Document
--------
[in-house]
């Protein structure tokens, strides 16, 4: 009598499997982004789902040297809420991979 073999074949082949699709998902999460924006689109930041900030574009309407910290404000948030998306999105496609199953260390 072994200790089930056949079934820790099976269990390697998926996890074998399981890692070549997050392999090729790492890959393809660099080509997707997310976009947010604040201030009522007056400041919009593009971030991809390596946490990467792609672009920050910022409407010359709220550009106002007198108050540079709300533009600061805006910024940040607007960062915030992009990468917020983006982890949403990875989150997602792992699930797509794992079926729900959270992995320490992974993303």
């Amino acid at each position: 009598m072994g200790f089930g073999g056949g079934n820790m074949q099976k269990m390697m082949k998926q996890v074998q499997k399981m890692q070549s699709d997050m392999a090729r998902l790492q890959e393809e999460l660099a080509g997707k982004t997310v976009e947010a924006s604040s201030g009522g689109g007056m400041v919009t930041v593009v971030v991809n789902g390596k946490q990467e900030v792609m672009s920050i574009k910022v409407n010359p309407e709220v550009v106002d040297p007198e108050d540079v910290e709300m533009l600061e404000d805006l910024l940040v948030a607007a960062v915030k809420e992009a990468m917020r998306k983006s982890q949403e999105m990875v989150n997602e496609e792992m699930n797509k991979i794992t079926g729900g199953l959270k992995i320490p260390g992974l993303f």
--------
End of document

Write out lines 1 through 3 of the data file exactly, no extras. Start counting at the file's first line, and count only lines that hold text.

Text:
[in-house]
């Protein structure tokens, strides 16, 4: 009598499997982004789902040297809420991979 073999074949082949699709998902999460924006689109930041900030574009309407910290404000948030998306999105496609199953260390 072994200790089930056949079934820790099976269990390697998926996890074998399981890692070549997050392999090729790492890959393809660099080509997707997310976009947010604040201030009522007056400041919009593009971030991809390596946490990467792609672009920050910022409407010359709220550009106002007198108050540079709300533009600061805006910024940040607007960062915030992009990468917020983006982890949403990875989150997602792992699930797509794992079926729900959270992995320490992974993303």
């Amino acid at each position: 009598m072994g200790f089930g073999g056949g079934n820790m074949q099976k269990m390697m082949k998926q996890v074998q499997k399981m890692q070549s699709d997050m392999a090729r998902l790492q890959e393809e999460l660099a080509g997707k982004t997310v976009e947010a924006s604040s201030g009522g689109g007056m400041v919009t930041v593009v971030v991809n789902g390596k946490q990467e900030v792609m672009s920050i574009k910022v409407n010359p309407e709220v550009v106002d040297p007198e108050d540079v910290e709300m533009l600061e404000d805006l910024l940040v948030a607007a960062v915030k809420e992009a990468m917020r998306k983006s982890q949403e999105m990875v989150n997602e496609e792992m699930n797509k991979i794992t079926g729900g199953l959270k992995i320490p260390g992974l993303f």